Laimbeer was a four time NBA All-Star and the NBA’s rebounding king in 1986. He is the Pistons’ all-time leader in rebounds as well as fouls. He is third in franchise history in blocked shots, 3rd in games played and #5 in field goals made.
7. Dave Bing
Dave Bing was the Detroit Pistons’ best guard during their first 20 years of existence. Unfortunately, he played on some of the worst teams in franchise history that he only had one winning season in Motown and reached the NBA postseason only three times. Despite that, there was no denying he was one of the greats.
Bing was both a scorer and a passer. He led the team in assists in each of his nine season with the Pistons and was their leading scorer for five straight seasons from 1967-1971. After winning the Rookie of the Year award in 1967, Bing led the NBA in scoring during his sophomore season. With the Pistons, he played for 7 All-Star teams and was named to the All-NBA First team in 1968 and 1971.
Bing ranks third in Pistons’ history in assists and 4th in points. He also has the second best points per game average in franchise history. In 2008, Bing joined politics and was elected as Detroit Mayor in 2009.
6. Dennis Rodman
Before he colored his hair anything, Dennis Rodman was a ‘real’ basketball player in Detroit. In fact, the Worm was the defensive anchor of the Pistons’ champion teams in 1989 and 1990.
After being drafted by the Pistons with the 27th pick of the 1986 NBA draft, Dennis Rodman’s fierce defense and rebounding were a perfect fit for coach Chuck Daly’s hard-nosed Pistons team. He played at small forward at first, coming off the bench and was the ultimate compliment to bad boys Bill Laimbeer and Rick Mahorn. The Dennis Rodman of the Pistons though showed some decent offense, not just otherworldly rebounding skills.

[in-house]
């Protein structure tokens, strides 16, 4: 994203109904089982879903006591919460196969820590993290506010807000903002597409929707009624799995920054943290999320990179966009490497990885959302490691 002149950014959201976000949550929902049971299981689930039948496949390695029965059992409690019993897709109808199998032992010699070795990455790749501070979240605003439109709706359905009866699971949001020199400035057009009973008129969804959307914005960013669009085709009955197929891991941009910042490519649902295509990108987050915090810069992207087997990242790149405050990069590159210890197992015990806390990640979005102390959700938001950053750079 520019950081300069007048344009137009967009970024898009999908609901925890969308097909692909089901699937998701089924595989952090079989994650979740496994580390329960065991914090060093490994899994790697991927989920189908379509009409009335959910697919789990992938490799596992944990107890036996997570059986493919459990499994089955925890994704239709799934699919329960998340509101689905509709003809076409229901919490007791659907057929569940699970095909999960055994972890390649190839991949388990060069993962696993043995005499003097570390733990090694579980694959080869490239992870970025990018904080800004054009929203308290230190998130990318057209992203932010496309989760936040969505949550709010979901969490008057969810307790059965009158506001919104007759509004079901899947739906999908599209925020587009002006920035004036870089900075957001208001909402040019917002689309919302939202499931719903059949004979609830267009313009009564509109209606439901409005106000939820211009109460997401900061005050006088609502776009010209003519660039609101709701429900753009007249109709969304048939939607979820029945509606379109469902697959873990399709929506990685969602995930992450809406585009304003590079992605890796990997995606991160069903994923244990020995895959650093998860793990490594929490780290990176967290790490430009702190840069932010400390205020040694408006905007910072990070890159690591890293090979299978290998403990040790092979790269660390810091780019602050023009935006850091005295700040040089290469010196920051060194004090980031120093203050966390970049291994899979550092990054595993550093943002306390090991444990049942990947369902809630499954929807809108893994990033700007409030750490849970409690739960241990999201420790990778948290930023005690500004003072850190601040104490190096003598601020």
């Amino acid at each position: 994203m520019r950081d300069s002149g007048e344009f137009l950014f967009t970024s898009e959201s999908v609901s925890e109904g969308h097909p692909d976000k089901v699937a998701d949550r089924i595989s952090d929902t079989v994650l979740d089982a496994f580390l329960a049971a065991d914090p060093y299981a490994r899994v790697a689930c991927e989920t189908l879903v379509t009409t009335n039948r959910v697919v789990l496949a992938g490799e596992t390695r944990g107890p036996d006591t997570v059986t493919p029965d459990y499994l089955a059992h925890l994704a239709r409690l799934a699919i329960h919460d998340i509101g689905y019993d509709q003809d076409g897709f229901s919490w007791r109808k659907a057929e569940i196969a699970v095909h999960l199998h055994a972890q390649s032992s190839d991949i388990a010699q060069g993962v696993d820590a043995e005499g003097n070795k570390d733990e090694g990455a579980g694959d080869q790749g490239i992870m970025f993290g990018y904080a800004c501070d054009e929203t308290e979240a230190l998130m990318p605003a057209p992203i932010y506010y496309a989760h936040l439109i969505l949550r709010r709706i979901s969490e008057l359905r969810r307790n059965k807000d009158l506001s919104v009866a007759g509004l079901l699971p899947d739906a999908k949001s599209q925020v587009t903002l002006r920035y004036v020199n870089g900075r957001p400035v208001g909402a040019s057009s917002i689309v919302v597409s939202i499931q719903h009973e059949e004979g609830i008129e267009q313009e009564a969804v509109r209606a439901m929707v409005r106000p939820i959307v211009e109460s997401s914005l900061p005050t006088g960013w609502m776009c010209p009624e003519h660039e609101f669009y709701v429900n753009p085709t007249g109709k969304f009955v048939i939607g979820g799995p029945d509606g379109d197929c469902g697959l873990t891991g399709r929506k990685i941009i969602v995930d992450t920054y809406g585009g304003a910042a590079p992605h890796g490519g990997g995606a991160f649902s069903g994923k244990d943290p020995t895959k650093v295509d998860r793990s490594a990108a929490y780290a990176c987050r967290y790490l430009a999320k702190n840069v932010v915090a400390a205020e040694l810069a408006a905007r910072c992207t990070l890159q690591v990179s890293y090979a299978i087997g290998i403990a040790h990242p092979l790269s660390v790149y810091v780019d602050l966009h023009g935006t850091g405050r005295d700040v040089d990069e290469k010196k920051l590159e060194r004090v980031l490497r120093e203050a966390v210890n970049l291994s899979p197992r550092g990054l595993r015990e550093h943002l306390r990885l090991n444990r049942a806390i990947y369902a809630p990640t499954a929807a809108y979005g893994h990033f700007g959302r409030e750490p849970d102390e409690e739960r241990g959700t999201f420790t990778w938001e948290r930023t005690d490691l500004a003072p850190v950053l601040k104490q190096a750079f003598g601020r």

Rodman won two of his five championship rings with the Detroit Pistons. He was a two time Defensive Player of the Year awardee, a seven-time member of the NBA’s All-Defensive First team and a seven-time rebounding champion. And yes, he was once married to the hot Carmen Electra. He may have won many of his awards after his stint with the Pistons but everyone agrees that the Worm was born and raised in Detroit.
5. Bob Lanier
Bob Lanier is the greatest low post scorer in the history of the Detroit Pistons. But like Dave Bing, he played during one of the worst stretches in franchise history. He never made it past the second round of the playoffs but his lack of postseason success didn’t prevent him from being enshrined in the Naismith Hall of Fame in 1992.
Lanier was a gorilla down low, averaging 22.7 points per game in his Pistons’ career. He led the Pistons in scoring for seven consecutive seasons from 1972-1979. He was also a force off the boards, averaging more than 11 rebounds in seven consecutive seasons. Before he was traded to the Bucks, Lanier played four unhealthy seasons where he never played more than 64 games per year.
Lanier is third in Detroit’s all-time scoring list, #2 in rebounds and #3 in blocked shots. He was an 8-time All-Star and the game’s MVP in 1974. Lanier was the recipient of the 1978 J. Walter Kennedy Citizenship Award.
4. Chauncey Billups
There was a point in Chauncey Billups’ career when it seemed that he would end up as a journeyman. When he joined the Pistons in 2002, he had been to six different NBA teams in as many seasons. Many doubted if he’d ever live up to his billing as the 3rd overall pick of the 1997 draft. They were wrong.
Known as Mr. Big Shot for his penchant of hitting the big baskets, Billups played for six years in Detroit and appeared in at least 70 games per season. During his first year with the Pistons, Billups led the team to its first ever conference finals appearance in a dozen years. But that wasn’t it. Billups turned the Pistons into contenders, leading them to the Eastern Conference Finals in each of his year with the team. The highlight of his Pistons’ career was winning the Finals MVP in 2004 after his team defeated a heavily favored All-Star laden Lakers team led by Kobe Bryant, Shaquille O’Neal, Karl Malone and Gary Payton.